I meant to mention this a couple of weeks ago. i went to an AUG event a few months ago and it was really good. I’m thinking of going to this one too, anyone else going?

Friday 16th November 2007
Microsoft Offices, Reading

The next Access User Group seminar will be on 16th of November at Microsoft’s Offices in Reading. Topics include:

Office 2007 Client Developer Features presented by Martin Parry, Microsoft
Application Development – Sharepoint As An Alternative Tool to Access presented by Stuart Holywell, Gordon Associates
Application Development – Working with Access 2007 and SharePoint Together presented by Derek Goodridge, WorkerThread Limited

Access 2007 Is Great – No It Isn’t – Yes It Is – No It Isn’t: a review of the new version of Access presented by Alan Cossey

Converting SQL from Access to SQL Server presented by Andy Couch
Overview of Office 2007 – All The Other Products presented by Rod Gordon, Gordon Associates

[edit: Doh – heres the link]



UK Excel Conference Blog

Sunday, 4th November, 2007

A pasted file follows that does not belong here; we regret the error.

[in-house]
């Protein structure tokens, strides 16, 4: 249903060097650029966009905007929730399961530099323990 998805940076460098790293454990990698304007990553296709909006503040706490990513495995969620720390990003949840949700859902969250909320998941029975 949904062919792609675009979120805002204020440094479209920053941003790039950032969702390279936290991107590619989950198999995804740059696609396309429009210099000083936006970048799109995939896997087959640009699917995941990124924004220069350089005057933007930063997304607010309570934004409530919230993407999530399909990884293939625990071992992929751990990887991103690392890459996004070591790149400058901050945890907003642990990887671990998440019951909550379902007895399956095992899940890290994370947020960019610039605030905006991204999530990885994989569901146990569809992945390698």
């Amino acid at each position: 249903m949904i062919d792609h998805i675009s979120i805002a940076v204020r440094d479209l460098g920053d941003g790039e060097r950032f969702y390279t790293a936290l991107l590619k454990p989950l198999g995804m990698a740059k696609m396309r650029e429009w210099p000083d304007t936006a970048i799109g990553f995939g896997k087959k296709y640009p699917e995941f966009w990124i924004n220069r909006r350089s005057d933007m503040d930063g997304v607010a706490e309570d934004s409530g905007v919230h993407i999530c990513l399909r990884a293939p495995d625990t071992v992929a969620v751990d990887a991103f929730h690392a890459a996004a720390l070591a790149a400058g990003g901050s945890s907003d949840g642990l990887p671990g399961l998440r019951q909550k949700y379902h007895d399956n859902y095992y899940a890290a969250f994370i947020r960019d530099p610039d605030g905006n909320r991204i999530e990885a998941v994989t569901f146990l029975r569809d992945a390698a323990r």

We have set up a conference blog here.

We will be using that to keep everyone upto date with developments as they happen. We’ll also provide in depth session outlines so you can decide which session will give you the most benefit.

That will also save me having to put

this topic will be covered in more depth at the UK Excel User Conference

at the bottom of every post, although I still might.

I’m really looking forward to it, last year was a great event, this year has many of the same great speakers, and lots of interesting content.

hope to see you there (at the conference blog, and at the event itself)



[And don’t think I’ll be neglecting this blog, I’ve loads of developer type questions I would like to discuss]

Staying for tea

Sunday, 4th November, 2007

When I was a kid I used to go and play at my mates houses, and they came to ours. That was pretty easy to arrange, often we would walk or ride to each others house and call on each other. In and free = play, out or busy = no play. simple stuff.

Sometimes the chance to stay for tea (evening meal – not cucumber sandwiches like down south) cropped up. Generally this involved asking permission of a grown up. Playing out (technically ‘leccin’ out’ in Yorkshire) rarely had this overhead, and risk of denial.


Excel/VBA = playing out, no adult involvement required.

.net or COM dll (or Excel Services?), or anything with deployment effort = asking an adult to stay for tea.


(IS department plays the part of the responsible adult, rightly (?) or wrongly (?))

And where is the real power do you think in the orgs you have worked? Can IS really stop business system deployment, or just hold it up/frustrate? I reckon I’ve seen IS as master and servant in different orgs. I prefer the ‘IS is a service’ model (funny old thing).